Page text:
Your doctor can encourage you to check once a week or once a day or as often as needed, depending on your course of care for diabetes (hint: if they don’t tell you, ask!). But what does it say when you see your meter at 67, 101, or 350? And anyway, what is ‘natural’ blood sugar? Breathtaking questions! After all, it’s hard to know how you are doing if you don’t know what the numbers say on your meter.

(Here’s where the word “normal” comes in as per the Merriam-Webster dictionary, one meaning of ordinary is “conforming to a style, standard, or regular pattern.” It’s a concept not taken kindly by anyone because if you’re not “normal,” you may be considered odd, which means “unusual in an unwanted or troublesome way.”

The American Diabetes Association (ADA) provides recommendations for blood glucose targets for people with diabetes, and the goals differ depending on when you monitor your glucose:

Fasting and before meals (before eating the first meal of the day): 80-130 mg/dl (4.4-7.2 mmol/L) 

Postprandial (one to two hours following a meal): less than 10.0 mmol/L (180 mg/dl) 

These guidelines are for non-pregnant adults suffering from type 1 or type 2 diabetes. There may be different objectives for children, teenagers, and pregnant women.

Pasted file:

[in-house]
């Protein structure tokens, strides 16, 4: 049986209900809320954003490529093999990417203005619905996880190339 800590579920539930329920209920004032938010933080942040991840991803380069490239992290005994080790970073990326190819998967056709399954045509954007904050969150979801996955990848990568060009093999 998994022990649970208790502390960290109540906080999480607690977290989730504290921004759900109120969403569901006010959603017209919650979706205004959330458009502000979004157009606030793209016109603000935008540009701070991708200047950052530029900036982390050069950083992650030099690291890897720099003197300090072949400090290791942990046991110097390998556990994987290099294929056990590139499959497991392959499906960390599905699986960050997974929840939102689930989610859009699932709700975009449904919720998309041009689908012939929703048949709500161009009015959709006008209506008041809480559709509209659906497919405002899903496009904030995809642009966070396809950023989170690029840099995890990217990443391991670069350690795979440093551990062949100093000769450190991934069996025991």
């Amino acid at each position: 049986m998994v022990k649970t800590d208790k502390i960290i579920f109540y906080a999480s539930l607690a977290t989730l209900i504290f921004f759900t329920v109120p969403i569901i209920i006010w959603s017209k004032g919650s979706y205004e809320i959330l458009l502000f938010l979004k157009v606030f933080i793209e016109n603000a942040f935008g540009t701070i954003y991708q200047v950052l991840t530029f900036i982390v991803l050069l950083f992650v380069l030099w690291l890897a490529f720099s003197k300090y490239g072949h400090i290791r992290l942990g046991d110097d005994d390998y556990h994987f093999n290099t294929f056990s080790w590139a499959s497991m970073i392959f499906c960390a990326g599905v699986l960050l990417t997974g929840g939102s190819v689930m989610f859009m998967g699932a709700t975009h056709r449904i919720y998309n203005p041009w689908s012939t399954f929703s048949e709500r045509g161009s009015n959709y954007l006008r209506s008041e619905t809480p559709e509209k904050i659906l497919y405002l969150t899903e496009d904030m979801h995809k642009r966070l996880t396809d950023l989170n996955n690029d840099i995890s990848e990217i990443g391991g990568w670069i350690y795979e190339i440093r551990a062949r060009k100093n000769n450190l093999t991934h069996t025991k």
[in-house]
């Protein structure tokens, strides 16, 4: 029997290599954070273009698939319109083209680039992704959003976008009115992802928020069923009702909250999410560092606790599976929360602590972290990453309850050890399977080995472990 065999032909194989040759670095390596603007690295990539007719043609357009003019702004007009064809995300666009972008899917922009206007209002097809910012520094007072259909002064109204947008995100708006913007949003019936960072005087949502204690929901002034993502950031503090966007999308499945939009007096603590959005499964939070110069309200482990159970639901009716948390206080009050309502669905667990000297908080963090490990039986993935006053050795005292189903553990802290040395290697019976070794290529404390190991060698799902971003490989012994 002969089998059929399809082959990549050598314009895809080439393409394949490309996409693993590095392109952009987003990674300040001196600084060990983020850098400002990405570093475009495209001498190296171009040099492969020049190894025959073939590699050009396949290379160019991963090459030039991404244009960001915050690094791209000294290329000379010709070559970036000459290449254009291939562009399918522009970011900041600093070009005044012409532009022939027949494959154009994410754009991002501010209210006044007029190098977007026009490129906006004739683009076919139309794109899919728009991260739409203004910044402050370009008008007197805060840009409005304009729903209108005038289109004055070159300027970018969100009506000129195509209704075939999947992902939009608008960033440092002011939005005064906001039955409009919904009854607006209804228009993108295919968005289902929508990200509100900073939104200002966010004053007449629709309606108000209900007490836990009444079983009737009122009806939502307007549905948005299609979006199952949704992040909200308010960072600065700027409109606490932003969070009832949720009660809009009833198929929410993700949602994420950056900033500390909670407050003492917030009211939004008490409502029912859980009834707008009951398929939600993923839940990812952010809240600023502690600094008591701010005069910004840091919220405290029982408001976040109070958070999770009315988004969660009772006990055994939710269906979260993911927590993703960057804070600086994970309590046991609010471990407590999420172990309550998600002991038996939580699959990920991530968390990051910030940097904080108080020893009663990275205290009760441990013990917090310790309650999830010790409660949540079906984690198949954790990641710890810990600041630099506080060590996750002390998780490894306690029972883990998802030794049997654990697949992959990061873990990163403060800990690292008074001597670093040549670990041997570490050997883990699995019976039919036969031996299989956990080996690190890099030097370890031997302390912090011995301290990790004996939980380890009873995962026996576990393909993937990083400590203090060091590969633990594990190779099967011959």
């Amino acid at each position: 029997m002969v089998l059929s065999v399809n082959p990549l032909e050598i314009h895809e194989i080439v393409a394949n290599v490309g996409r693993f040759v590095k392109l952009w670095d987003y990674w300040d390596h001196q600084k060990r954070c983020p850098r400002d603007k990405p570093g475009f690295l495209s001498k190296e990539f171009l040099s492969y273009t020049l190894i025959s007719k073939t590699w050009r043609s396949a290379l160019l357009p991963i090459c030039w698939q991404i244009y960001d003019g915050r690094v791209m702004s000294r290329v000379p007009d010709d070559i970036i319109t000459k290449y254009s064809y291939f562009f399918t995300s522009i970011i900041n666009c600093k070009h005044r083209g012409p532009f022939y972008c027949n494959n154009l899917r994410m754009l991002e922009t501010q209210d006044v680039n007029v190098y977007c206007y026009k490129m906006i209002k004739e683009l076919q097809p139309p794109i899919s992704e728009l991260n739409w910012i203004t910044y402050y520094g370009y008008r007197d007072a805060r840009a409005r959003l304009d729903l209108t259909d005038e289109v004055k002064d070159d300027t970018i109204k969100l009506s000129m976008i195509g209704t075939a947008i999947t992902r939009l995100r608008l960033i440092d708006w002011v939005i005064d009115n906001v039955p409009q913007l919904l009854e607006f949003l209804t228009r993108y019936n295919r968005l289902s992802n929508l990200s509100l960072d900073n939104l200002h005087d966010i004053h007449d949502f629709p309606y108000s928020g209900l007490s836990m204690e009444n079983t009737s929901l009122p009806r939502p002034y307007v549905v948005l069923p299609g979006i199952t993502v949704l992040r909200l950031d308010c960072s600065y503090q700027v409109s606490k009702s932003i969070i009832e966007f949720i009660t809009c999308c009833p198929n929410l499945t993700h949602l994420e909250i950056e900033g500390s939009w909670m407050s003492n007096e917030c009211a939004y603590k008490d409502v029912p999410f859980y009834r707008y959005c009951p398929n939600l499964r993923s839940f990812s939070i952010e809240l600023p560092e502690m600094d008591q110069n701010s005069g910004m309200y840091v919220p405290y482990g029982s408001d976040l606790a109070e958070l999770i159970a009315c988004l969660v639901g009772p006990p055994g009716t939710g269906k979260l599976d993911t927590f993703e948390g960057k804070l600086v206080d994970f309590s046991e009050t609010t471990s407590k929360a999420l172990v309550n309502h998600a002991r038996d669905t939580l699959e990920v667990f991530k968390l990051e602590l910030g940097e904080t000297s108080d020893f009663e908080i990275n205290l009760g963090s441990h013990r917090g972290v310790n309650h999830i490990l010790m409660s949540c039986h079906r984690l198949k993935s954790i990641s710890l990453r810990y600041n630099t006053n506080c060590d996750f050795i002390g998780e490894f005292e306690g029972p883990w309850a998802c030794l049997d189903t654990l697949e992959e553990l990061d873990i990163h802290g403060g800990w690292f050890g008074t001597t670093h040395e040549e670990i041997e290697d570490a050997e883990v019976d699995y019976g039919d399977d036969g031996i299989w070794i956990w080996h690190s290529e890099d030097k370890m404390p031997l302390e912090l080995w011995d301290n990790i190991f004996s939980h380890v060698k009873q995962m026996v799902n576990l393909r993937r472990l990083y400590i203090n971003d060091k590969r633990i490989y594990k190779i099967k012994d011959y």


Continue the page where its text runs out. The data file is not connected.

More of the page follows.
However, your blood glucose goals may be different. If you’re young and have had diabetes for a shorter period or don’t take any diabetes medicine, your glucose targets maybe a little “tighter” or lower. Similarly, if you’re older, have diabetes complications, or don’t get symptoms when your blood glucose is low, your blood glucose goals may be greater than what ADA recommends. 

Bottom line: Discuss this with your health-care provider about the following: a.) When to have your blood glucose checked. b.) How often to check the glucose in your blood and c.) What your blood glucose targets are (don’t forget to also ask about your A1C target).


Know the numbers

Consider keeping a log of the levels of your glucose. You can use a good old-fashioned pencil and paper, a spreadsheet, a logbook, or a smartphone app to track your levels. Your measurement will capture up to a certain number of sugar values and let you download them to a computer for your viewing pleasure. 

It’s essential to look at all of your glucose values. You can spot patterns (for example, your fasting blood sugar levels are frequently above goal or you seem to go low every afternoon around 4 pm). To learn how your diabetes treatment plan works for you, your numbers are information for both you and your health care team. Bring all of your regular provider visits with your logs or at least your meter and ensure that your provider looks at your numbers. 

Remember: Ask your provider or diabetes educator what you can do to tweak your diabetes treatment plan if your blood glucose levels are not targeted. Not every blood sugar test needs to be at the target, but the closer you keep it within the target range, the lower  likelihood of complications. The more frequently you monitor your sugar in the blood, the more information you have (literally) at your fingertips to do a course correction.